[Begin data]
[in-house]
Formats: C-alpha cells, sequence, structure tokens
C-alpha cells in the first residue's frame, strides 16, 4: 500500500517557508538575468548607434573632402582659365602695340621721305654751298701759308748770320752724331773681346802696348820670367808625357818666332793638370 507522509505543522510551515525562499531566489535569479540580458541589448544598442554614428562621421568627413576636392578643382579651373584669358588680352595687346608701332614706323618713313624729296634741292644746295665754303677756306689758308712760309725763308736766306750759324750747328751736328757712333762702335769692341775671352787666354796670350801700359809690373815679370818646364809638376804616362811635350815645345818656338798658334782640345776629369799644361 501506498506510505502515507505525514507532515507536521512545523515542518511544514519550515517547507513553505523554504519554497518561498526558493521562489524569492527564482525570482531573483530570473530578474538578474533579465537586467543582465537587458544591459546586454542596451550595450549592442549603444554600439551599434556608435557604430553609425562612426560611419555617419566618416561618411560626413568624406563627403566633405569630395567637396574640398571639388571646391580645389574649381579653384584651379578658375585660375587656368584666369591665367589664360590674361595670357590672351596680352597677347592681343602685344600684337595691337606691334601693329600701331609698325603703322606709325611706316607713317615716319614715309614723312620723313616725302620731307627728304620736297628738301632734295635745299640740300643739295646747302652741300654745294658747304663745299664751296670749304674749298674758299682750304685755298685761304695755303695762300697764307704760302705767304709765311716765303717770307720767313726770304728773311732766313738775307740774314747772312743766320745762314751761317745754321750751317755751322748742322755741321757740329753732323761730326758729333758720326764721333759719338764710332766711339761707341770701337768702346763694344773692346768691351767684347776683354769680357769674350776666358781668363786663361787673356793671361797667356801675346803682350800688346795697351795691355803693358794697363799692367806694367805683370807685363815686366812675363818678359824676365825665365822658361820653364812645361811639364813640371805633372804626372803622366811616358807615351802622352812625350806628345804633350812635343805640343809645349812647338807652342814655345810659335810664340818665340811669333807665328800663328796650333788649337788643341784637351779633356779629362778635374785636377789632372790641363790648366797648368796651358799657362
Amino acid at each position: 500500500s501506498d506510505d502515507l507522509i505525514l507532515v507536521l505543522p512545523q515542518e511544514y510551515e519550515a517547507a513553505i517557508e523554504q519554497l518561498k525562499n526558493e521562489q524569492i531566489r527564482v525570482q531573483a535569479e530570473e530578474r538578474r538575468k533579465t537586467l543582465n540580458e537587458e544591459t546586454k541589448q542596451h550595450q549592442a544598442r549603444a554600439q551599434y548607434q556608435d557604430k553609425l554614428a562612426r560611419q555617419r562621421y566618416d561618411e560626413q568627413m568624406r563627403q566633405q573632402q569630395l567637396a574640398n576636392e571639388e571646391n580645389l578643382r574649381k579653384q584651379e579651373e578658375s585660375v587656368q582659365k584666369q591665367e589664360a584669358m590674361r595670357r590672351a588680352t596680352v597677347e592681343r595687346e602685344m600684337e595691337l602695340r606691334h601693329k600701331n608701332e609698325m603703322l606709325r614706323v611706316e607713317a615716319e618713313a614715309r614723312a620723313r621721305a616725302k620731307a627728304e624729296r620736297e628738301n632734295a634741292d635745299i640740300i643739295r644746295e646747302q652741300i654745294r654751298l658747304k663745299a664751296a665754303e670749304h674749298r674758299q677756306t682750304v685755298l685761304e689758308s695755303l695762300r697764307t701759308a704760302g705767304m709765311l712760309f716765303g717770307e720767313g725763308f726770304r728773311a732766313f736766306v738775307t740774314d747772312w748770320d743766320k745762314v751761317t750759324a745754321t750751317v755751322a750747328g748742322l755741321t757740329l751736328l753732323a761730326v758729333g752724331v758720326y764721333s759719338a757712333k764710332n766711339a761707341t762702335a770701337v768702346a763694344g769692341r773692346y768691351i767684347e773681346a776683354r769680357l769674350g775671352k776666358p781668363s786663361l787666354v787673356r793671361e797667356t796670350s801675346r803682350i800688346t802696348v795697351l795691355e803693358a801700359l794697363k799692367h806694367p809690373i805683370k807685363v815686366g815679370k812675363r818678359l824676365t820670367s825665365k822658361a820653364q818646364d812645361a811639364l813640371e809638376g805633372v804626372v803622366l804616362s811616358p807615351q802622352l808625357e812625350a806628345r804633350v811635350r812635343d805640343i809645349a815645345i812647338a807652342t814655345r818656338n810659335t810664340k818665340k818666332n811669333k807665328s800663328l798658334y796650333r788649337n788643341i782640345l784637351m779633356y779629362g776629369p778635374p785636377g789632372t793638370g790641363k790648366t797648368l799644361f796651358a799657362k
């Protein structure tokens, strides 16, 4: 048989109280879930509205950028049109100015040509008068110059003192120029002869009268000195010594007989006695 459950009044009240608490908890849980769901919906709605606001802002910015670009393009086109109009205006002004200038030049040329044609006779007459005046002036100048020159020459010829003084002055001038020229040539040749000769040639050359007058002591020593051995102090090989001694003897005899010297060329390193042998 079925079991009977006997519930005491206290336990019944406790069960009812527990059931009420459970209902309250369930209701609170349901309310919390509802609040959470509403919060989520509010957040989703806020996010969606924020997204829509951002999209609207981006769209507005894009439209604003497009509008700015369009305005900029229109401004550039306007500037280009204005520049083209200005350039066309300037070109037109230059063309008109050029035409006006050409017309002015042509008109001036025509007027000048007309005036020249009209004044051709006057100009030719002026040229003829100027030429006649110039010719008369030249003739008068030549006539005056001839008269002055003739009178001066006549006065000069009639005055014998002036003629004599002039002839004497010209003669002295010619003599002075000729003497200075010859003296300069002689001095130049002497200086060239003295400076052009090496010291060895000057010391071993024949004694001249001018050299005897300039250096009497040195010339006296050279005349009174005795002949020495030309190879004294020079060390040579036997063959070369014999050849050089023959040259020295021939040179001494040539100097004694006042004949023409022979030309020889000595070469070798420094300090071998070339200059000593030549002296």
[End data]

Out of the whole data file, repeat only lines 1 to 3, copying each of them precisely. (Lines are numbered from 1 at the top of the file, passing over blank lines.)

[in-house]
Formats: C-alpha cells, sequence, structure tokens
C-alpha cells in the first residue's frame, strides 16, 4: 500500500517557508538575468548607434573632402582659365602695340621721305654751298701759308748770320752724331773681346802696348820670367808625357818666332793638370 507522509505543522510551515525562499531566489535569479540580458541589448544598442554614428562621421568627413576636392578643382579651373584669358588680352595687346608701332614706323618713313624729296634741292644746295665754303677756306689758308712760309725763308736766306750759324750747328751736328757712333762702335769692341775671352787666354796670350801700359809690373815679370818646364809638376804616362811635350815645345818656338798658334782640345776629369799644361 501506498506510505502515507505525514507532515507536521512545523515542518511544514519550515517547507513553505523554504519554497518561498526558493521562489524569492527564482525570482531573483530570473530578474538578474533579465537586467543582465537587458544591459546586454542596451550595450549592442549603444554600439551599434556608435557604430553609425562612426560611419555617419566618416561618411560626413568624406563627403566633405569630395567637396574640398571639388571646391580645389574649381579653384584651379578658375585660375587656368584666369591665367589664360590674361595670357590672351596680352597677347592681343602685344600684337595691337606691334601693329600701331609698325603703322606709325611706316607713317615716319614715309614723312620723313616725302620731307627728304620736297628738301632734295635745299640740300643739295646747302652741300654745294658747304663745299664751296670749304674749298674758299682750304685755298685761304695755303695762300697764307704760302705767304709765311716765303717770307720767313726770304728773311732766313738775307740774314747772312743766320745762314751761317745754321750751317755751322748742322755741321757740329753732323761730326758729333758720326764721333759719338764710332766711339761707341770701337768702346763694344773692346768691351767684347776683354769680357769674350776666358781668363786663361787673356793671361797667356801675346803682350800688346795697351795691355803693358794697363799692367806694367805683370807685363815686366812675363818678359824676365825665365822658361820653364812645361811639364813640371805633372804626372803622366811616358807615351802622352812625350806628345804633350812635343805640343809645349812647338807652342814655345810659335810664340818665340811669333807665328800663328796650333788649337788643341784637351779633356779629362778635374785636377789632372790641363790648366797648368796651358799657362